Teaching Kids How to Pray Impacts the Future of the Global Church

Teach your child how to pray.
Teach your child how to pray. (Facebook/David Ireland)

Parents must teach their kids how to pray, or it will impact the future of the church. That belief moved Dr. David Ireland, lead pastor of Christ Church in northern New Jersey, to write Raising a Child Who Prays. In a launch event Thursday watched by more than 3,000 viewers on Facebook, Charisma House celebrated Ireland's book release with high hopes for how God is going to use it.

"I think we are going to see a generation that's a different generation than they would've been had it not been for this book," said Debbie Marrie, vice president of product development, acknowledging that it's important to learn how to pray early in life as prayer can carry a person through life's trials.

Ireland said he has witnessed the power of prayer in children's lives. During a global leadership conference in South Korea, for instance, he saw kids as young as 8 interceding with authenticity and boldness.

"God, give me Pakistan," the children prayed while prostrate on the floor. "Give me Indonesia. Lord, I want to serve you in Thailand. Give me that nation for an inheritance."

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Hearing the maturity in the voices of these young prayer warriors, Ireland fell to his knees motivated to become even more sold out to God.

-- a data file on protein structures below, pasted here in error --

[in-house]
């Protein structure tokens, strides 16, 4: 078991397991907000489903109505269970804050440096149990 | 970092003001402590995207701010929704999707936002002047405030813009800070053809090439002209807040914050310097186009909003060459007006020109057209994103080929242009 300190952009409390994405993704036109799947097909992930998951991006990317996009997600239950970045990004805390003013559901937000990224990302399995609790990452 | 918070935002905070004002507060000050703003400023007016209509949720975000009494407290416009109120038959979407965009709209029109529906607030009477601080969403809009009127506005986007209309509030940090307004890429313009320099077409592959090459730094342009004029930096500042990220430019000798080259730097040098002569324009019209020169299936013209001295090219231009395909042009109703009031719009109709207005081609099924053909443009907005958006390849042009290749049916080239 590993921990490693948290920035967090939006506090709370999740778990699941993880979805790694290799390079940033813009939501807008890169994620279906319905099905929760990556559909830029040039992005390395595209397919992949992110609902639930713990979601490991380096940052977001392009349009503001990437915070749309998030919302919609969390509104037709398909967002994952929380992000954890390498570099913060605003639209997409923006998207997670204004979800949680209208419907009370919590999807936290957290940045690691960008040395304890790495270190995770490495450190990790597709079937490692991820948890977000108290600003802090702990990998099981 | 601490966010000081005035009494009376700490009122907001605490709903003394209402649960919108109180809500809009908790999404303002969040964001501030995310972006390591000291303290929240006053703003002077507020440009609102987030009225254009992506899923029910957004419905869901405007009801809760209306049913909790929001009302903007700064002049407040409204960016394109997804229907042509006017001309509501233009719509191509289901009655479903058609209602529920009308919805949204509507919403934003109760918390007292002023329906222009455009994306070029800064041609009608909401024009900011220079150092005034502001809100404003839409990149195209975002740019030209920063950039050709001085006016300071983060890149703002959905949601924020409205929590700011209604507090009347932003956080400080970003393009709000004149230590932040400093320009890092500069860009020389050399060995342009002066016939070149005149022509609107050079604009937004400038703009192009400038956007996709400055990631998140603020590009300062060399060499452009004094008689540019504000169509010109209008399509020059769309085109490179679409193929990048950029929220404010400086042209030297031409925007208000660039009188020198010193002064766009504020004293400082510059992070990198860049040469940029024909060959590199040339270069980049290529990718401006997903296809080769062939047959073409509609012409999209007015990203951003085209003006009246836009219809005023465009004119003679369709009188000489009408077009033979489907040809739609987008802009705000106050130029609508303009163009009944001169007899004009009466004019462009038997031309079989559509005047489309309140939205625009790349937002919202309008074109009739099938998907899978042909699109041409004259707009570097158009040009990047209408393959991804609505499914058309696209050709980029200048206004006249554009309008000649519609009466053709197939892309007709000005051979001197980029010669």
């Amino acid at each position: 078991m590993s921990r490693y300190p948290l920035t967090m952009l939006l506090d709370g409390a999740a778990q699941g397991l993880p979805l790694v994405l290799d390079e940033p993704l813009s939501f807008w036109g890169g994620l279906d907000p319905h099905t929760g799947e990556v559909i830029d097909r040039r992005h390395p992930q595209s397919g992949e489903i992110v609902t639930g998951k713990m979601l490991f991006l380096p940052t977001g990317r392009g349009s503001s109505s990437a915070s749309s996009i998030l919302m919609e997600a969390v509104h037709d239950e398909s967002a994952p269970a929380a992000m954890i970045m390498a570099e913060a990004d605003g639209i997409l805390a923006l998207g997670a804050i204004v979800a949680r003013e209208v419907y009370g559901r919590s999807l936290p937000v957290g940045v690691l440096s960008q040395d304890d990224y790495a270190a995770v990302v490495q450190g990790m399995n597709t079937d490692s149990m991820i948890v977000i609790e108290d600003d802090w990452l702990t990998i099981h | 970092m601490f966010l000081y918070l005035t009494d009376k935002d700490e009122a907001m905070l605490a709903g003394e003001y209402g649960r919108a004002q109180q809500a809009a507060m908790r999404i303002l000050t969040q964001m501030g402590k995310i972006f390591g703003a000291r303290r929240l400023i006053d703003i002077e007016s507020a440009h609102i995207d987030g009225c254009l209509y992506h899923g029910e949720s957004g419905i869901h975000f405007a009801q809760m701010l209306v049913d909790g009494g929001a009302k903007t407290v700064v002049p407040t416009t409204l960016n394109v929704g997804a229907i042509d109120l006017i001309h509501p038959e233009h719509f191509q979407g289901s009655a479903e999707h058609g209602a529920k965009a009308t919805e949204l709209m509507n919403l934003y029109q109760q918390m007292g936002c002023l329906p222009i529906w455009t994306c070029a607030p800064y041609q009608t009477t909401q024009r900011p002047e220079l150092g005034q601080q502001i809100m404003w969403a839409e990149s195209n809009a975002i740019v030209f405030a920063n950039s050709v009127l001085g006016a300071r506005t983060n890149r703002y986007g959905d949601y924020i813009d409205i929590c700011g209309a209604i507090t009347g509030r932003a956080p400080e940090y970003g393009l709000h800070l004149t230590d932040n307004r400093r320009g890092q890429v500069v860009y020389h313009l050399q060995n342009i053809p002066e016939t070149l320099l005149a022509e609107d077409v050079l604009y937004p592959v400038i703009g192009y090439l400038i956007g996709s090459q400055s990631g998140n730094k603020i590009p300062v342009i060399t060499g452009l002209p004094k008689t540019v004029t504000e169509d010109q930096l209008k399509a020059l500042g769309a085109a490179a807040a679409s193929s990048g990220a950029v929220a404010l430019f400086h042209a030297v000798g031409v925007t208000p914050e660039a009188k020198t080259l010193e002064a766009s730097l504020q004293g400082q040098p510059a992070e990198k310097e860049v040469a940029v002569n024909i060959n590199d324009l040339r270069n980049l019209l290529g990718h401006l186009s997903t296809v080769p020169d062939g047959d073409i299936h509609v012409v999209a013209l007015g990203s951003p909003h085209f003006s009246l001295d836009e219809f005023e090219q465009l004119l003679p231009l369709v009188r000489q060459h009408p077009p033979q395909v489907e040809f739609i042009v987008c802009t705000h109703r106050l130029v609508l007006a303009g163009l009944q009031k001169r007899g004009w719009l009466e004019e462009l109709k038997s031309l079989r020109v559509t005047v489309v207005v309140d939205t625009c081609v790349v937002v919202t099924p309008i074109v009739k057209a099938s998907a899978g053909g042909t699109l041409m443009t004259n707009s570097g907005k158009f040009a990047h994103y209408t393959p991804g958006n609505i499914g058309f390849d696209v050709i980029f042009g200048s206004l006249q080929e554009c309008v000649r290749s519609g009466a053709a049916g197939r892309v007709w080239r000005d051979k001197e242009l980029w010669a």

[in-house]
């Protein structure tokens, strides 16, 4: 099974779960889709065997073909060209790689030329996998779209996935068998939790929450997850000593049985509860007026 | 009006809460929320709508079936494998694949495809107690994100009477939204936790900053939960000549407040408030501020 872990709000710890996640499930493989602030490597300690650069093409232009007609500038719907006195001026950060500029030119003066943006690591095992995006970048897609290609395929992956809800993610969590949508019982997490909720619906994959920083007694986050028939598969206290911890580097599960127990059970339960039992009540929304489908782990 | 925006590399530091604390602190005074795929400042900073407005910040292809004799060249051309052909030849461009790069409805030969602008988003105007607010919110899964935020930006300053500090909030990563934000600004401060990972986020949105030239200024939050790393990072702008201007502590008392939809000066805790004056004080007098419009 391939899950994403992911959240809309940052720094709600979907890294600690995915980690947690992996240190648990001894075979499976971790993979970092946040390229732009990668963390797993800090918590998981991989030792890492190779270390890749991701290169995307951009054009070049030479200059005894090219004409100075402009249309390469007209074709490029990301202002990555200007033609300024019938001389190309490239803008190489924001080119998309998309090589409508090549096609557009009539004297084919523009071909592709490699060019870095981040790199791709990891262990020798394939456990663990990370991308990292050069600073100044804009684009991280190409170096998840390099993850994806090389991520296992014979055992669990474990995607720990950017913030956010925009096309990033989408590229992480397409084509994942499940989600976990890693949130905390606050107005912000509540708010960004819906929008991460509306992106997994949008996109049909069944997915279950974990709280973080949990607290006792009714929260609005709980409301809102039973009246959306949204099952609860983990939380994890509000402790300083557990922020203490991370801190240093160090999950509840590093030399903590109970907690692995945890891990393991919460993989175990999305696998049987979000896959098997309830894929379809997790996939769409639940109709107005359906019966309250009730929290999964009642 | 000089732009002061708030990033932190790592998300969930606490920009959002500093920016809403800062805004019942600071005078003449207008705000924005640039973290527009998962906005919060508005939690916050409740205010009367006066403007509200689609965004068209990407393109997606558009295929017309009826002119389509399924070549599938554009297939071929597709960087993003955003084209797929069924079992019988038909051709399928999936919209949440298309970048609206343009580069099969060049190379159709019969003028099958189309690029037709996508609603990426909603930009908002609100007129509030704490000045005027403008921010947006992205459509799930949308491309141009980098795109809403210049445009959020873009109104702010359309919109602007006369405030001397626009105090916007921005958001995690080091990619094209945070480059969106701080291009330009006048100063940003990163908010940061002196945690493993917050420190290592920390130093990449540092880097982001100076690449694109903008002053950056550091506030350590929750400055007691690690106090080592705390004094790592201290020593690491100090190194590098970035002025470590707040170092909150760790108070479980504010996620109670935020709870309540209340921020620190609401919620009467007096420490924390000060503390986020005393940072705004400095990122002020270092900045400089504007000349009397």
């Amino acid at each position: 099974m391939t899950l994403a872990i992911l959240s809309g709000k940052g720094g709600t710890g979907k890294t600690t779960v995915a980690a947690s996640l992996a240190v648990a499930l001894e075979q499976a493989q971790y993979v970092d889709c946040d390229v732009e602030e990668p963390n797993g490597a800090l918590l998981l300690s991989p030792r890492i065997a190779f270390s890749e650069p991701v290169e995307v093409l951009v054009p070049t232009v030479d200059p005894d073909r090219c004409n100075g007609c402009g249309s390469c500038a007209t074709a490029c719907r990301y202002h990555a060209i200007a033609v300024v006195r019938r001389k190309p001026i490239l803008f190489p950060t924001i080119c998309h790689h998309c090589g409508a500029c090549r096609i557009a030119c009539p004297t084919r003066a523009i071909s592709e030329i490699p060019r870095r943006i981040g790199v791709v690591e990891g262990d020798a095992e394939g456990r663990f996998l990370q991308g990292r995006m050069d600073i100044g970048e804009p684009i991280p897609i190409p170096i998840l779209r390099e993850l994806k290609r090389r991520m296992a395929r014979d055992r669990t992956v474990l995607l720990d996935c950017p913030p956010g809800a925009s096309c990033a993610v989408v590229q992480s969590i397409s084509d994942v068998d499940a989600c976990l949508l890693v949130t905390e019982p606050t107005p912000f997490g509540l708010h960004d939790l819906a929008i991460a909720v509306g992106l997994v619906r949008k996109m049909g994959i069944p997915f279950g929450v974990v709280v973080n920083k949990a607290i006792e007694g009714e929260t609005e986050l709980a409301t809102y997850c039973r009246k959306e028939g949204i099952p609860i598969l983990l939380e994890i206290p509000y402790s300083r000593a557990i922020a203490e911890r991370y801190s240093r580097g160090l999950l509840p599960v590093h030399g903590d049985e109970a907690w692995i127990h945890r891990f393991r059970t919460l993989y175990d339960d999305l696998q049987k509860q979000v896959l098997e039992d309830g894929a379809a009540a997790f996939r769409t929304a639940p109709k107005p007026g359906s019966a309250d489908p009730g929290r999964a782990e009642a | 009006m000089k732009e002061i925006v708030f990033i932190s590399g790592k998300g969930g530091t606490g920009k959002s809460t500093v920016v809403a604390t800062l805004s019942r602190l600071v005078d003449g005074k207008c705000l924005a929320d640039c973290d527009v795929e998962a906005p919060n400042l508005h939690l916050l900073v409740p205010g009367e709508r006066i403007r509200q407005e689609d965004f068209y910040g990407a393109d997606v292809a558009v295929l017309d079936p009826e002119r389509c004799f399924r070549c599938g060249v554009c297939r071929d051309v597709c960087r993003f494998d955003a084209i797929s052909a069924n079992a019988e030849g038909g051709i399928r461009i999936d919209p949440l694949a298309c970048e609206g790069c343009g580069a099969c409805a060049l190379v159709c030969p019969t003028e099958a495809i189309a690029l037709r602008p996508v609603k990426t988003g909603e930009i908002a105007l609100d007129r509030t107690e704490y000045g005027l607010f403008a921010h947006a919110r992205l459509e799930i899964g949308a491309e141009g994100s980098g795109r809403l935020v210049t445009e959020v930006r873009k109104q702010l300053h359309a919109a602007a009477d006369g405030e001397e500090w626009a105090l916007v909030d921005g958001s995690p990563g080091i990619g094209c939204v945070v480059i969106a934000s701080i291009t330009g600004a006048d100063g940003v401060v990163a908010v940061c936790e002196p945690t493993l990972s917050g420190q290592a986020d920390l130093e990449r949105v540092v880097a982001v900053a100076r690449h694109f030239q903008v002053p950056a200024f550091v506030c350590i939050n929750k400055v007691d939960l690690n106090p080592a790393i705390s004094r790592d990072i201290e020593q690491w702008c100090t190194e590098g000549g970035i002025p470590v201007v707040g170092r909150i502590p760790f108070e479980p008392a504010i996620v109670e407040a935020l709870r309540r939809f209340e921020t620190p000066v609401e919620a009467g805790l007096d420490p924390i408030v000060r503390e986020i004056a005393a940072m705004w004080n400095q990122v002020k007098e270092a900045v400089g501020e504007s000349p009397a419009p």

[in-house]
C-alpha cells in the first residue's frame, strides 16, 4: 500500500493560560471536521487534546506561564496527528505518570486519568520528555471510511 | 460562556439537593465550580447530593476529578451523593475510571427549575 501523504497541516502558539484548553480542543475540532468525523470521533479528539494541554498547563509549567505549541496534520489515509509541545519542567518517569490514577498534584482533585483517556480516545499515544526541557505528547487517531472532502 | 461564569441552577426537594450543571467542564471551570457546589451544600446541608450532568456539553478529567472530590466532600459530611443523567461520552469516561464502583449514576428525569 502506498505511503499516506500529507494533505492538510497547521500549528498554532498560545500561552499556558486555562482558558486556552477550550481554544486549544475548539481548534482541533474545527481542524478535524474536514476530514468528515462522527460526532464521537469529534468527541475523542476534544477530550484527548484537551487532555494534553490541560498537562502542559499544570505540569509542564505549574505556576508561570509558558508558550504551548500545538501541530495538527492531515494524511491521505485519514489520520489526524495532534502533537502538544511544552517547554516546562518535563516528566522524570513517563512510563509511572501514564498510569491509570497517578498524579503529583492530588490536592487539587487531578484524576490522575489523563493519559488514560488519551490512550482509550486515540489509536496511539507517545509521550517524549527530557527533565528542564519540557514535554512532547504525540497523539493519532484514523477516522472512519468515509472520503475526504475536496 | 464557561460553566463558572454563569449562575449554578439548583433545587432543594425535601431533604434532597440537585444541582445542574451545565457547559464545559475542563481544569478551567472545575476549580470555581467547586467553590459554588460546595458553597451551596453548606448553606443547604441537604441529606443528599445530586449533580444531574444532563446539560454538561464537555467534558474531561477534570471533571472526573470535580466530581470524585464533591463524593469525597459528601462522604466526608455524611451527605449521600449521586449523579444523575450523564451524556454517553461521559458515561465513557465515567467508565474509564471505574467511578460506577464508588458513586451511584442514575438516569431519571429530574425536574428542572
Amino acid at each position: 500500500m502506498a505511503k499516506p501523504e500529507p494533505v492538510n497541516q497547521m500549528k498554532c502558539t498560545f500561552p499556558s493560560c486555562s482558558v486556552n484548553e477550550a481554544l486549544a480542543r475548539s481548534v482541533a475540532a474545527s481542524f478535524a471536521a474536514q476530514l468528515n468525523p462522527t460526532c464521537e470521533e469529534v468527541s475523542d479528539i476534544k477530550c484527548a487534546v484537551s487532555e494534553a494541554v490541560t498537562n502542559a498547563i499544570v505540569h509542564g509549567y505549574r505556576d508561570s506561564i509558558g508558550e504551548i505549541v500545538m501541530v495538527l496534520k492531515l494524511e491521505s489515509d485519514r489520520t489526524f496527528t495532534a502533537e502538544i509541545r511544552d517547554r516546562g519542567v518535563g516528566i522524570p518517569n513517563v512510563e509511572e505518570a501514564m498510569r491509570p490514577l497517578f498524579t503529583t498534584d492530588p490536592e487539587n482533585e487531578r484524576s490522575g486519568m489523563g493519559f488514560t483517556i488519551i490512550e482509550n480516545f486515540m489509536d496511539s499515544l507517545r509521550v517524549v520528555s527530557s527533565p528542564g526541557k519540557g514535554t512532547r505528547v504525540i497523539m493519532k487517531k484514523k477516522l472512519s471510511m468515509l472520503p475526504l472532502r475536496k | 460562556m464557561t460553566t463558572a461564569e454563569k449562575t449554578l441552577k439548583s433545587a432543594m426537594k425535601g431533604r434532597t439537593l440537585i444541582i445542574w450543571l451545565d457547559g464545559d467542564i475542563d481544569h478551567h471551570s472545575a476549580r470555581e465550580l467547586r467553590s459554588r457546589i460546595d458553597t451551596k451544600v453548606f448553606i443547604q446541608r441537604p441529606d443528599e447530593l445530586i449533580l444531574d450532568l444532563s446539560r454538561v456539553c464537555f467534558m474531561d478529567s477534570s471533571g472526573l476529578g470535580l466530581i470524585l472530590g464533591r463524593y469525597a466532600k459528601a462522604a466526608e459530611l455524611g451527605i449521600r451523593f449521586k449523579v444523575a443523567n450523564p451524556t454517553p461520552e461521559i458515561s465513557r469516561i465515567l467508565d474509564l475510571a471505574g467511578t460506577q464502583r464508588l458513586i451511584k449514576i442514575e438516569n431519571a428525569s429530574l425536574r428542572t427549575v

"God's throne room is not cordoned off to little intercessors," he said. "God gives kids full access to His throne room."

Acknowledging that some parents do not think themselves fit to teach their kids how to pray, Ireland pointed to Joseph and Mary who were "flawed, complicated, earthy people, and yet they raised a Savior."

If Joseph and Mary could teach the Son of God how to pray, parents today can do it too. In that light, Ireland challenged parents to set a time of prayer, a place of prayer and an agenda for prayer.

Since there are "96 15-minute blocks of time in a day," he asked what time parents had designated for prayer. He challenged parents to cultivate an "authentic environment" for prayer in the home.

As a prime example, he cited Susanna Wesley, mother of famed theologian John Wesley, who had 19 children yet still found time to pray. She taught her children that when she placed an apron over her head, she was praying and they should not disturb her.

Pointing also to Daniel 6, where Daniel prayed three times a day upstairs with the windows opened toward Jerusalem, Ireland encouraged parents to let kids pick out their favorite spot for prayer in the home.

He also gave tips for kids to remember what to pray for; when a child sees his pinky finger, for instance, he could pray for someone who is feeling small or insignificant, perhaps even himself. With her ring finger, she could remember to pray for a friend's parents who are having trouble in their marriage.

Rather than leaving prayer to "the professionals," Ireland challenged parents to take a lesson from the underground church in China. Church members there can't always rely on their pastors to teach the children because their pastors might land in jail at any time. Instead, parents had to step up and teach their kids to be strong in prayer.

"You take the predominant role, not the church," Ireland exhorted.

Learn more by tuning in to Dr. Ireland's teaching on this subject at charismalaunchday.com.

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